Editor’s note: With the opening of the Expo Line’s extension to Santa Monica, locals have a new way to explore neighboring areas. The Daily Press will publish a weekly travelogue about what to eat, see and do near each of the stations along the Expo Line, continuing this week at the Expo/Farmdale stop.

The stretch of West Jefferson Boulevard just north of the Expo/Farmdale station is noticeably drab, a simple thoroughfare of commercial and industrial buildings colored with dreary grays, dull browns and faded blacks.

Then you come upon Mel’s Fish Shack, and the area immediately brightens.

The exterior of the small corner eatery features butterflies fluttering on a mural of aqua greens, bright yellows, deep purples and fluorescent reds. The main door, already propped open, welcomes customers with a painted hand pointing in the direction of the restaurant.

It’s a place where the late owner and his daughter have cultivated a sense of community for local residents and visitors alike, where fried fish and a host of sides come with an abundance of good vibes to boot.

The shack was the brainchild of serial entrepreneur Mel Powell, who launched it in 1982 with the goal of bringing Louisiana seafood favorites to Southern California. His daughter, Georgette, took the reins in 1997.

The fried fish hub currently stands at 4524 W. Jefferson Blvd., but Georgette doesn’t want it to stay there forever. Last year she launched a crowdfunding campaign with the hopes of moving the business back to its original location a few blocks east. The drive’s $100,000 goal remains unmet.

In the meantime, Mel’s Fish Shack remains a neighborhood nucleus with curb and culinary appeal. You can judge this place by its cover, too, because the shack’s aesthetic vibrancy on the outside is matched by its buzzing verve on the inside.

The fact that the quarters are cramped only adds to the aura. Six stools line a counter that offers views into the kitchen, and around the corner from the passageway behind the seats is an ordering window with a menu posted off to the side. It feels crowded — in a good, homey way — even when just a handful of people are waiting for their cooked-to-order seafood.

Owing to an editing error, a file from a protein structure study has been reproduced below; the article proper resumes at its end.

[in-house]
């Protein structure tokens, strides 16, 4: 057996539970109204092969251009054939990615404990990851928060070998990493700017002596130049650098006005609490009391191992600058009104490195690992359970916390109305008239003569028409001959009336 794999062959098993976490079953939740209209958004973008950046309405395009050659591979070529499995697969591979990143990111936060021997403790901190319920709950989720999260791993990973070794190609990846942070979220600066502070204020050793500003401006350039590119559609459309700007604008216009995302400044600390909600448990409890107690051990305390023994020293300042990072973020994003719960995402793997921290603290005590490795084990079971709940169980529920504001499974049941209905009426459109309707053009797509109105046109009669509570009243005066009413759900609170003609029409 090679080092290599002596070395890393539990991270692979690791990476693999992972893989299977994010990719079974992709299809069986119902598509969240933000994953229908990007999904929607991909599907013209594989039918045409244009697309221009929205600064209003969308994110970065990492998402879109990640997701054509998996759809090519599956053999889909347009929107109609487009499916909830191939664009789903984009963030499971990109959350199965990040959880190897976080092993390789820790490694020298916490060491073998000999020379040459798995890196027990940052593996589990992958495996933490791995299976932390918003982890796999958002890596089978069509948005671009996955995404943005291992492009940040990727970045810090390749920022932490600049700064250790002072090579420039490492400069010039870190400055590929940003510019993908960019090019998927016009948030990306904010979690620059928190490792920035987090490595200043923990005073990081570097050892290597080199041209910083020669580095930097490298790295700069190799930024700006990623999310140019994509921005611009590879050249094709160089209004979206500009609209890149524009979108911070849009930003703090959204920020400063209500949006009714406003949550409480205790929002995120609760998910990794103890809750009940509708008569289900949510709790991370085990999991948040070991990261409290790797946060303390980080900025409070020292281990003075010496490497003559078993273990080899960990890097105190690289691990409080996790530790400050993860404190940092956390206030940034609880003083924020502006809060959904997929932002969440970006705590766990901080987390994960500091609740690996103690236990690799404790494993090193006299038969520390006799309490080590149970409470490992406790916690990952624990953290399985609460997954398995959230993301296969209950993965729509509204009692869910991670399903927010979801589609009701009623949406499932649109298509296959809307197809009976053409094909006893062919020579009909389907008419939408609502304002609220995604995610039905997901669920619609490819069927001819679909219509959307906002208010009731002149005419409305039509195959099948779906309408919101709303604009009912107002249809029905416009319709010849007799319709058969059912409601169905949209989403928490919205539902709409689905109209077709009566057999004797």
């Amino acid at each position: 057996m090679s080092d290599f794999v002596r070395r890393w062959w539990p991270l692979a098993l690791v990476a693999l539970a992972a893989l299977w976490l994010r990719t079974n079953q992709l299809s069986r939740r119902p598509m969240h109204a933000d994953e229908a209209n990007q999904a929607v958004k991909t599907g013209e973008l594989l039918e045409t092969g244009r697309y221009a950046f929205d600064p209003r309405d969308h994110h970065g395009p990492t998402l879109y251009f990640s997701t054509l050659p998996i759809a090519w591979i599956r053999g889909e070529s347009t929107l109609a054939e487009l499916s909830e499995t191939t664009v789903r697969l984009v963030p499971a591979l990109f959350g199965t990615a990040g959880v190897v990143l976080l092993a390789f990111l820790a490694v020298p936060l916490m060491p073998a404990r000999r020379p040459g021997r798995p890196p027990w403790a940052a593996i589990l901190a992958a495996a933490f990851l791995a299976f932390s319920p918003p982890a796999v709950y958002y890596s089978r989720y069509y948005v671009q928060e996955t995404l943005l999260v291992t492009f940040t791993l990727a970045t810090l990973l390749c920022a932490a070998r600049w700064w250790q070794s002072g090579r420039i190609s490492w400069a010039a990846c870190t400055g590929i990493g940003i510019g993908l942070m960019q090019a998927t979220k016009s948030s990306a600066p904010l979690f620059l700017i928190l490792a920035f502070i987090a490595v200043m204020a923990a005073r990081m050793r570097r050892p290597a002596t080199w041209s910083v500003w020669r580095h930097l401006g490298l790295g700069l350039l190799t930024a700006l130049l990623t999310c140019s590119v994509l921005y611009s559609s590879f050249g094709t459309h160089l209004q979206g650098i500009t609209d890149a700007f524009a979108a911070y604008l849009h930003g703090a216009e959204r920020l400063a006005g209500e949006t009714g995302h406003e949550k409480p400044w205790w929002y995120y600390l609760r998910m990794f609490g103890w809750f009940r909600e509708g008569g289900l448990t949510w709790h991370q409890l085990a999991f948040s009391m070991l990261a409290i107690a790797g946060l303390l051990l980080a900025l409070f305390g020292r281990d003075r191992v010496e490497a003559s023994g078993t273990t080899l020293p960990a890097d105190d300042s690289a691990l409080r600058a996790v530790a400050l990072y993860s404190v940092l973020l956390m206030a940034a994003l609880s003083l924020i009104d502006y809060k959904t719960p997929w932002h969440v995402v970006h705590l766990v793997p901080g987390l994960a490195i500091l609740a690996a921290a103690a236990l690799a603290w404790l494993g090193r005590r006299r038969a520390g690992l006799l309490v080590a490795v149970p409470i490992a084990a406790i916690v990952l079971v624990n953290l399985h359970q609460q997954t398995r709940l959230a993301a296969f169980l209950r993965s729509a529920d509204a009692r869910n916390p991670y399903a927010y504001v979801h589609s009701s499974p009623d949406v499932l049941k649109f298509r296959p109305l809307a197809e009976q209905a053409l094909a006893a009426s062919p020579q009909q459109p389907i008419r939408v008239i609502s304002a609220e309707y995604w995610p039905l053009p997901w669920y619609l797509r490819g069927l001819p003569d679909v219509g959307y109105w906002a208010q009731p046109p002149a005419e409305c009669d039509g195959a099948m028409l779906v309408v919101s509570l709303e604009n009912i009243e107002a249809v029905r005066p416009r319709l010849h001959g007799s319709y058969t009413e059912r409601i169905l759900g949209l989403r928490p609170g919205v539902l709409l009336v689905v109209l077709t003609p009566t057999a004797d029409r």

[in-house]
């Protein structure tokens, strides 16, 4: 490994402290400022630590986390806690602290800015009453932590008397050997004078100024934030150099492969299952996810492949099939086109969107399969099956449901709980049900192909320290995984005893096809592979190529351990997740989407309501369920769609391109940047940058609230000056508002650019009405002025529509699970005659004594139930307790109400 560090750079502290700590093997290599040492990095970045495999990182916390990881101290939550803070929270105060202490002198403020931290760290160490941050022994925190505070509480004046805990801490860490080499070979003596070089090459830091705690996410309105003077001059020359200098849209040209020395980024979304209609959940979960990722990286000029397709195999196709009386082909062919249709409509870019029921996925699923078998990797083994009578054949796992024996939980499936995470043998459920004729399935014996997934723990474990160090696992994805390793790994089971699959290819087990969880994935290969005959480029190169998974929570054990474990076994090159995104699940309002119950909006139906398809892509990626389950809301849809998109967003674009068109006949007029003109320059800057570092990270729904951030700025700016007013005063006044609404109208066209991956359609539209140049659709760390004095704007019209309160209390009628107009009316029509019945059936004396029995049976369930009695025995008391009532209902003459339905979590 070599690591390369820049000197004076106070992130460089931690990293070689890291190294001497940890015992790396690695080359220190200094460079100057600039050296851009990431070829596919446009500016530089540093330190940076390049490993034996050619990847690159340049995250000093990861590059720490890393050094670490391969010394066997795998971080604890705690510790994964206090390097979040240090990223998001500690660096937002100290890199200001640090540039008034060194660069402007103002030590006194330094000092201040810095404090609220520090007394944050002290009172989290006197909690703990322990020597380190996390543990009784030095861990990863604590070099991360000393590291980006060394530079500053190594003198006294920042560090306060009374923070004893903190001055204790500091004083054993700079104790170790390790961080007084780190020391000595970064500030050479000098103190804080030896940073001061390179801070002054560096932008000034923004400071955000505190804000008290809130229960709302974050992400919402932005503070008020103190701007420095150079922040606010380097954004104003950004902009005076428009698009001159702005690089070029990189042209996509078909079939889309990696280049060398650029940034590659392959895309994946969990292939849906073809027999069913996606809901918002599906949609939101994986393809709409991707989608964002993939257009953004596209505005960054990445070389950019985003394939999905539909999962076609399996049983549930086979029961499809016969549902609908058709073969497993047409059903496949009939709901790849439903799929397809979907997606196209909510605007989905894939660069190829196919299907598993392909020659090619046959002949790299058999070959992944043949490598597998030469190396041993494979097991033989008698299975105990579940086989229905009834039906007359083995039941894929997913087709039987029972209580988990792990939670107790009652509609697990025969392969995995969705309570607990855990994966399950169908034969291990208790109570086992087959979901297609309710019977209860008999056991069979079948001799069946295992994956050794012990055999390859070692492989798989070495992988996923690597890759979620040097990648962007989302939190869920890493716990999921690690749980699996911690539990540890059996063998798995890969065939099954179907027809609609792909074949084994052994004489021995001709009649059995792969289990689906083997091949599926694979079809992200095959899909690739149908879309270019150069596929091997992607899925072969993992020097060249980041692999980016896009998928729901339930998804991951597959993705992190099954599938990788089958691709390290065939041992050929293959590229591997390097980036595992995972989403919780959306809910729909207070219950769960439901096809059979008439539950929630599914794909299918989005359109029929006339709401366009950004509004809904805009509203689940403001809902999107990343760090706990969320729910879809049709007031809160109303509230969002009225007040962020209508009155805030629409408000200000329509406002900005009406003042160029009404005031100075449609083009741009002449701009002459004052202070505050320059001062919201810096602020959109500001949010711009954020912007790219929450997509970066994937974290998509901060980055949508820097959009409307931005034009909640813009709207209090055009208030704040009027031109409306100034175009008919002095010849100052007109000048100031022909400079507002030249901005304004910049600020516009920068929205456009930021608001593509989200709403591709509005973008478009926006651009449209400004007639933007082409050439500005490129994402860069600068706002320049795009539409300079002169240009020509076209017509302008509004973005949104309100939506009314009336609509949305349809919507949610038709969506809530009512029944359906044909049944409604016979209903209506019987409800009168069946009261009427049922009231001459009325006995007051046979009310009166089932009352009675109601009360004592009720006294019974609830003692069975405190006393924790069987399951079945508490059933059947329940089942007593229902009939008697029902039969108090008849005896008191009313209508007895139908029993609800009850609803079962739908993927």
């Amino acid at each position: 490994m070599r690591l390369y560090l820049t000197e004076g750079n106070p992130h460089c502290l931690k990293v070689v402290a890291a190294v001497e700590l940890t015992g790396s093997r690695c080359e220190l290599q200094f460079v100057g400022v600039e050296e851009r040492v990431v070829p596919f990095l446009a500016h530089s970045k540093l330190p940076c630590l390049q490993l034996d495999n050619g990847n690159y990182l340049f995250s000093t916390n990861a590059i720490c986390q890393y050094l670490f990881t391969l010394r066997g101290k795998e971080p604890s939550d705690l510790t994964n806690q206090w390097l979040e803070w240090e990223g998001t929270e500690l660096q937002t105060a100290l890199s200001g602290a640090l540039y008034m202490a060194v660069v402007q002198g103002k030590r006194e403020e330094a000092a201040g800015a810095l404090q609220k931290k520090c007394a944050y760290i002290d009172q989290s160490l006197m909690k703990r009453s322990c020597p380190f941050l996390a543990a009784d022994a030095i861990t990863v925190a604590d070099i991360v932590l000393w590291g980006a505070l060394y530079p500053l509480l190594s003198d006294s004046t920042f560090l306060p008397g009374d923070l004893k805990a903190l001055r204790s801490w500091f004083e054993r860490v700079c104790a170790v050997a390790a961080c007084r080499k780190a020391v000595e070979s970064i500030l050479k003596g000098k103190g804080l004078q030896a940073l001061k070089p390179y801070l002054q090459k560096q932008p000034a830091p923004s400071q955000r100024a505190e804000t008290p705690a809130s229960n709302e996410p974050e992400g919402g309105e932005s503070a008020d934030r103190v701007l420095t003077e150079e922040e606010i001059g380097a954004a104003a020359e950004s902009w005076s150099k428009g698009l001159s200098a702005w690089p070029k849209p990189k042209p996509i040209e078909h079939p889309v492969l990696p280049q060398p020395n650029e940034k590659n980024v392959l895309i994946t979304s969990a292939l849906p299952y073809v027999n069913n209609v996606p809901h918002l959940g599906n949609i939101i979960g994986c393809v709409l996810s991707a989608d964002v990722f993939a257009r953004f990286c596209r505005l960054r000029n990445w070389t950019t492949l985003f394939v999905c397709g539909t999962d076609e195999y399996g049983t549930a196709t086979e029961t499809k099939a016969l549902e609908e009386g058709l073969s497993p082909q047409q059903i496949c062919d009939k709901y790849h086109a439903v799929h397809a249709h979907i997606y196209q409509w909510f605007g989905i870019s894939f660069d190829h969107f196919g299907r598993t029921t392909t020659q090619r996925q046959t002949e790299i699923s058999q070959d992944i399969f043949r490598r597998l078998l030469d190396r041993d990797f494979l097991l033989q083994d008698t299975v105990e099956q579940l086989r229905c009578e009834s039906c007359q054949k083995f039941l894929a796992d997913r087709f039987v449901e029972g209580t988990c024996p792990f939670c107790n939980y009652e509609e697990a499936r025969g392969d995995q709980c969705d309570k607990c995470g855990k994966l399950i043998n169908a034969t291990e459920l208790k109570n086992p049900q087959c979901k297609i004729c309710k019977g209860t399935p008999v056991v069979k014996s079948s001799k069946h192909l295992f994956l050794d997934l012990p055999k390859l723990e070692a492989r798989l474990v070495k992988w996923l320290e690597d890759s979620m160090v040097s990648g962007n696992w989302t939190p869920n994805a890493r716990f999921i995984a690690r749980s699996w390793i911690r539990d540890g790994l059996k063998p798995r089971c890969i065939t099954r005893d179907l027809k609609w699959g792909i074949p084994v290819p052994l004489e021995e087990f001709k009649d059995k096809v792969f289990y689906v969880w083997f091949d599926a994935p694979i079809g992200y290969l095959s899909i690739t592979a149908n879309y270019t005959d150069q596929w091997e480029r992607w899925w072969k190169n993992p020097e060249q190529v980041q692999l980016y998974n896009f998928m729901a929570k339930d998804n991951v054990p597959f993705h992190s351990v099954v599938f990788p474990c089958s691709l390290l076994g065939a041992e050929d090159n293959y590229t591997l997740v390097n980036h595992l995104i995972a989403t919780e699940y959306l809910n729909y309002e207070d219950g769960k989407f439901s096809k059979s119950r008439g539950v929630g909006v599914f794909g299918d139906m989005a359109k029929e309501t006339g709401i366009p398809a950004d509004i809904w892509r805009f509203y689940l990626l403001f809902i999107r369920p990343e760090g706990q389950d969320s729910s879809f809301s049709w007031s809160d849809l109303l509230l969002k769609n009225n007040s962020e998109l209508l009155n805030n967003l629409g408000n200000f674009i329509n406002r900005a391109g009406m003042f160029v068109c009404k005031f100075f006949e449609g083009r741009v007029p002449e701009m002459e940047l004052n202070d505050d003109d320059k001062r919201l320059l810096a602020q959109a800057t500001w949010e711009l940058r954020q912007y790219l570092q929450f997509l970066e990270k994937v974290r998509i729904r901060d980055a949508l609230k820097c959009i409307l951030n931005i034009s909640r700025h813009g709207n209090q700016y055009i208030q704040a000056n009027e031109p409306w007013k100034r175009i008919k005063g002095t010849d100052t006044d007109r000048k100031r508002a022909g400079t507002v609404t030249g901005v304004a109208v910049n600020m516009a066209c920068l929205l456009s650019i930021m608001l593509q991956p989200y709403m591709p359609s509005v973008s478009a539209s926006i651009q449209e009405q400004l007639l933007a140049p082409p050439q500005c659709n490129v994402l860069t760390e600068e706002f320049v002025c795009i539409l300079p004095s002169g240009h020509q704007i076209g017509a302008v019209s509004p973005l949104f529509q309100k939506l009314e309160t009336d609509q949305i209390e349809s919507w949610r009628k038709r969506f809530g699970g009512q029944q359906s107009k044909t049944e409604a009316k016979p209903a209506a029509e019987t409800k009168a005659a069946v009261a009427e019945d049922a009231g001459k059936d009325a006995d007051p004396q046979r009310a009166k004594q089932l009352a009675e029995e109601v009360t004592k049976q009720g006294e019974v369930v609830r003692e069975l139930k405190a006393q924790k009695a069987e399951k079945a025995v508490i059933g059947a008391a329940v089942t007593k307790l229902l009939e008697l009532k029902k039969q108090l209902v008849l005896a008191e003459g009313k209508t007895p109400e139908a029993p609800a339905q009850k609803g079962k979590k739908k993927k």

“We’ll see you again soon,” an employee says as two women leave with their food.

“I hope so,” one says.

Replies the employee: “I know so.”

Popular menu items like catfish and shrimp are complemented by other creatures of the ocean, such as sole, tilapia and orange roughy. Pretty much everything can be grilled or fried, and orders for fried seafood can be filled at three different levels of crispiness. (When, exactly, would “extra crispy” be a bad thing?)

Since you’ll want to try a variety, opt for the $15 combo that comes with two kinds of fish as well as two sides. The red snapper, juicy and flavorful and piping hot, pairs well with the specialty tartar sauce. The salmon, more suited to be grilled, finds a friendly companion in a dab of complimentary hot sauce.

You can’t go wrong with the sides at Mel’s. The macaroni salad is cool and creamy, while the red beans and rice mix perfectly. French fries, greens and homemade potato salad are also among the offerings, which can be purchased a la carte.

If you’ve never had hushpuppies, get your introduction at Mel’s. Sometimes known as cornbread balls, these savory deep-fried poppers are crunchy on the outside and soft on the inside. Order a dozen ($3.25) and watch them disappear.

Pro tip: Mel’s Fish Shack doubles as an Expo Line access point for delectable desserts from 27th Street Bakery. Located south of Downtown Los Angeles and more than five miles east of Mel’s, the bakery makes mini sweet potato pies that have a second home near the Expo/Farmdale station — that is, until they’re gone.

The pie is small, bursting with color and totally enjoyable, and at this point I may or may not be describing the pie.

The Expo Line now has 19 stations covering 15.2 miles between Downtown Los Angeles and Santa Monica. A regular one-way fare is $1.75 and includes two hours of free transfers for riders using a TAP card. A daily pass good for unlimited rides on Metro is $7 and monthly passes are $100. Visit taptogo.net for more information.

Contact Jeff Goodman at 310-573-8351, jeff@smdp.com or on Twitter.

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